On Sidewalks, Cap Metro Speeds Past City Hall
Capital Metro improves its reputation with its Community Connections workshops.
Last week Capital Metro wrapped up Community Connections, a two-week pilot program allowing neighborhood groups to ask the transit authority to build small-scale transportation amenities with no strings attached -- and no need for the city's approval. Jointly developed by Cap Metro and the Texas Citizen Fund, the program resembles the Envision Central Texas regional-planning process, incorporating small plastic tokens and "point" values assigned to projects like new sidewalks, spiffy bus shelters, and curb extensions. Cap Metro representatives say these projects could be completed as soon as next April. Each neighborhood group got 20 points to spend however they wished -- but even 200 points may have proven inadequate to address their many transit concerns.
Though the Connections presentations included facilitator Charles Gandy's slide show of abstract-artsy bus stops, decorative crosswalks, and streetlights, most workshop attendees eschewed such fancification, instead opting for sidewalks and basic safety enhancements. While no one attended the program's May 22 kickoff workshop at the East Side Church of Christ, subsequent workshops proved more successful. The group at Parque Zaragoza Recreation Center requested new sidewalks near Zavala, Brooke, and Allan elementary schools. Northwest Austinites who congregated at the Jollyville fire station requested a new bus shelter along U.S. 183, as well as solar lighting and a sidewalk section; if that doesn't work out, residents' Plan B includes marked crosswalks around schools. Northeast residents near Bernice Hart Elementary asked for a new bus shelter and sidewalk connecting the school to a nearby bus stop. And South Austinites at Kinney Avenue Baptist Church sought to close gaps in their sidewalk network, as well as a new shelter and bike racks along Congress.
"It's amazing how people in these neighborhoods usually came to the same conclusions," says transportation consultant Rob D'Amico, who helped coordinate the Connections workshops. Many participants exhibited savvy and sophistication in their approach to transit planning, he adds -- including the majority who haven't yet gone through city-sponsored neighborhood planning. "These people know their neighborhoods, and they know what they need."
Cap Metro's recent efforts to improve its often-rocky relationship with the public and the neighborhoods -- from the community-involvement process behind its Saltillo District redevelopment project for its Eastside rail yard property to the Connections workshops -- come at a time when many Austinites are acutely frustrated by the city's approach to transit planning, with its long waits and high prices for even basic projects. At Parque Zaragoza, East Austinites complained that for years they've asked the city to install sidewalks in key pedestrian areas, to no avail. Across the interstate, South Austinites expressed the same sentiment. "City staff is there to tell you why you can't have a sidewalk," said Lorraine Atherton.
The city has included transportation as a component of the neighborhood-planning program, with uneven results. Key areas such as Zilker and South Lamar are still waiting in the city's neighborhood-planning queue; others aren't in the queue at all. As well, compared to other cities, Austin is a very expensive place for installing sidewalks, bike lanes, and other basic improvements, says Gandy, who claims to have an easier time providing his consulting services in other American cities. Local transportation projects are often over-engineered, he opines, "as if we have made a commitment to hiring every engineer in the city of Austin and paying their fees. The city needs to be doing this stuff less expensively."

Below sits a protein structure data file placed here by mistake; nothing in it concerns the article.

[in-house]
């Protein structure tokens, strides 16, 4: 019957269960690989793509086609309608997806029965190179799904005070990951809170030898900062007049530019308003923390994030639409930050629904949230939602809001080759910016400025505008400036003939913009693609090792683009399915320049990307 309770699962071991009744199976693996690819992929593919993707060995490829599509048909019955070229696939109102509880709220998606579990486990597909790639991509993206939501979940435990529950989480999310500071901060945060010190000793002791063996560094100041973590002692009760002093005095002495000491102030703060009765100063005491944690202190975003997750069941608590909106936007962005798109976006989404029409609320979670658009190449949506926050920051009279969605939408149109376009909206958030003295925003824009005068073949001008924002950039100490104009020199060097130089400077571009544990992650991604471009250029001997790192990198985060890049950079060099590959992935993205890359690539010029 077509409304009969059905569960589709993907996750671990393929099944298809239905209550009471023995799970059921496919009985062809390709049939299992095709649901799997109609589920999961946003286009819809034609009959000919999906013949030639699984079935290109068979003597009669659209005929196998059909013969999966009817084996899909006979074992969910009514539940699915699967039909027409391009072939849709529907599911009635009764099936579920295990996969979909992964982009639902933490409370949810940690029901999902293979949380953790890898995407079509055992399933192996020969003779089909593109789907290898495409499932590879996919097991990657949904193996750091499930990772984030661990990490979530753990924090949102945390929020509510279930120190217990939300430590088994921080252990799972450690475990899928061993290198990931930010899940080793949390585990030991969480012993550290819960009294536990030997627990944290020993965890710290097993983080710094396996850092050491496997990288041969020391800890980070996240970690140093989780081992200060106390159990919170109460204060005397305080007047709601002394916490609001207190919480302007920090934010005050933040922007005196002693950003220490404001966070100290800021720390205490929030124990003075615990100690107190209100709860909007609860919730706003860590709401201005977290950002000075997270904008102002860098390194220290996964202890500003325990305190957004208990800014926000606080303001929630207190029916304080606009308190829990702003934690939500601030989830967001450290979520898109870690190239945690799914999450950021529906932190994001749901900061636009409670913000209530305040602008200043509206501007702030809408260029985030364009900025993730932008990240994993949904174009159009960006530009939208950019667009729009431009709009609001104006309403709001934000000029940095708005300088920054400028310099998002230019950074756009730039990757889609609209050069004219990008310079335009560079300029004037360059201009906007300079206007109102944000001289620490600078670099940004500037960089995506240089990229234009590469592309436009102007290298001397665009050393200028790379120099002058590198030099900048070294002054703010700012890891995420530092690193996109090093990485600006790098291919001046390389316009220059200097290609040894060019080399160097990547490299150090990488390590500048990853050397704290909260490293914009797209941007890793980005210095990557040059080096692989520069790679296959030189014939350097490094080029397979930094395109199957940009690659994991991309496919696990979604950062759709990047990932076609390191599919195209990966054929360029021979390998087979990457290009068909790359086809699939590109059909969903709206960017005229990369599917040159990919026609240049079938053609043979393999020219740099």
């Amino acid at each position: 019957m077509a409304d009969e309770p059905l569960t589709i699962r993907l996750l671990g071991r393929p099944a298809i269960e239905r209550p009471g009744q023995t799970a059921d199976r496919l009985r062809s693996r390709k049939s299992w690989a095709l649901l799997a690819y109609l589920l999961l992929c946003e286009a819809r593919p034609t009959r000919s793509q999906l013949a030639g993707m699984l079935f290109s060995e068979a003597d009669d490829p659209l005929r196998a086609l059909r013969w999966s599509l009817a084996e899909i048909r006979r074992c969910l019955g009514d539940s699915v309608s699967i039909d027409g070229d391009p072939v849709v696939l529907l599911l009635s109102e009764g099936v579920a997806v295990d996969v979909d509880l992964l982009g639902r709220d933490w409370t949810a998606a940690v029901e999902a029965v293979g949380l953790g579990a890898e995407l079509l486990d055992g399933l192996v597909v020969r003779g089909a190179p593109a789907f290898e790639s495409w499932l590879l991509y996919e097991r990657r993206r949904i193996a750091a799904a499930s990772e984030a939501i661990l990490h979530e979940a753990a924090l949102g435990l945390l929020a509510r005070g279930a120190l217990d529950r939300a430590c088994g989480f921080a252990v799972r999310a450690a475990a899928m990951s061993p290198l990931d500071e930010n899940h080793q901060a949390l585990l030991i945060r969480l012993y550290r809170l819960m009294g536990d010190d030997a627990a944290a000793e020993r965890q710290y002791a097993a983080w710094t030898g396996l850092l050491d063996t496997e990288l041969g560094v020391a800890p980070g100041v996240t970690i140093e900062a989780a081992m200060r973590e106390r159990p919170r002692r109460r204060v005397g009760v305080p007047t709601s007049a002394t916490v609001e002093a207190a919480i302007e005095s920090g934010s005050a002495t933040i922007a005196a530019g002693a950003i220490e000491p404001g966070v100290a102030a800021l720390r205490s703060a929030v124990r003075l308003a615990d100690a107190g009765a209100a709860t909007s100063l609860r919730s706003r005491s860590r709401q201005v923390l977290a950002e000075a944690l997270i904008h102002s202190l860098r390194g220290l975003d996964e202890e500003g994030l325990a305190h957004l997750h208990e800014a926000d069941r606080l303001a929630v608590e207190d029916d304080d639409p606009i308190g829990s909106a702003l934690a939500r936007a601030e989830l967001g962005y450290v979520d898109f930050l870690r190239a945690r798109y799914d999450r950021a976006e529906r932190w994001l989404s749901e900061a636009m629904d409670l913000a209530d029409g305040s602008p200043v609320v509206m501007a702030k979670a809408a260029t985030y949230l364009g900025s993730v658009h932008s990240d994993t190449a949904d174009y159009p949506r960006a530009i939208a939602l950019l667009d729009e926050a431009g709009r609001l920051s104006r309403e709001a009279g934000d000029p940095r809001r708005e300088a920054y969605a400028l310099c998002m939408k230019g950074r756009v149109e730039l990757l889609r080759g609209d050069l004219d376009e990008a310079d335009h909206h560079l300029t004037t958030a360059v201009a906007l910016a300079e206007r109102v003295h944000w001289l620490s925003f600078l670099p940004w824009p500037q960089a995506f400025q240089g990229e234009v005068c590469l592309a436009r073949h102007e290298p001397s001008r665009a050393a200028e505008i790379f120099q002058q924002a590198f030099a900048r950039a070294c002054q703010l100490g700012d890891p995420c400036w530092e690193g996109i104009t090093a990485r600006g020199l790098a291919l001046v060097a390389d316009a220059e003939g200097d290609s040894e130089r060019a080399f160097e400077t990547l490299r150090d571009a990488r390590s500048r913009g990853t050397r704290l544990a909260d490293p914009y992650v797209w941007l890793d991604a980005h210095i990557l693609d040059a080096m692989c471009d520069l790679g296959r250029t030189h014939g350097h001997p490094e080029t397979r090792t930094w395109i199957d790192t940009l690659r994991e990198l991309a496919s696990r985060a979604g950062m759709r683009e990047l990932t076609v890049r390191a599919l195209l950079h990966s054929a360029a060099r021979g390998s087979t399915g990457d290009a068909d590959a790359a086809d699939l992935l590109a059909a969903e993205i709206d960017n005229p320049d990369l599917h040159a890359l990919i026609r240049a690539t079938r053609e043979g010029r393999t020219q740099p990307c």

Gandy's relationship with the city has been rocky, particularly since his involvement with the Shoal Creek Boulevard bike-lane project -- an illustration of how, in the city's hands, even small-scale Connections-style projects can be stalled by clashing philosophies. After much bickering between bicyclists and neighborhood residents over Shoal Creek Boulevard, the city commissioned Gandy to forge a compromise design. Both Gandy and the involved stakeholders thought he had succeeded -- until city staff deemed his recommendations unsafe. The end result: Wounded ego for Gandy, neighborhood resentment toward the city, and, so far, nothing on the ground.
"One of the things the city has never done very well is partner with neighborhood situations or groups," Gandy charges. "They have been resistant to an open, cooperative, equal conversation with [Shoal Creek Boulevard stakeholders]. It has cost them a lot, not only in time and money but also in credibility."
City staff disputes such claims, emphasizing efforts under way to improve their own community connections. Currently, the city's Transportation, Planning, and Sustainability Dept. is trying to prioritize sidewalk projects as part of its Pedestrian Master Plan. In a month, staff will have finished a plan for schools lacking sidewalks, says TPSD Associate Director Tom Forrest. And even Shoal Creek Boulevard is seeing progress: Forrest says the project is now in design, with sufficient funding likely available to complete it. (Staff has scrapped plans to install a traffic light at 45th and Shoal Creek Boulevard, which the city recently proposed without taking much, if any, neighborhood input.) "We appreciate Charlie for bringing a lot of fresh ideas," Forrest says, "but he challenges us sometimes, because he suggests things we can't afford."
Workshop participants like Atherton say they appreciate Cap Metro's good-faith effort to address neighborhood needs, and all involved parties agree that better collaboration will be crucial in producing better planning. Meanwhile, Atherton says, "We're grabbing at anything."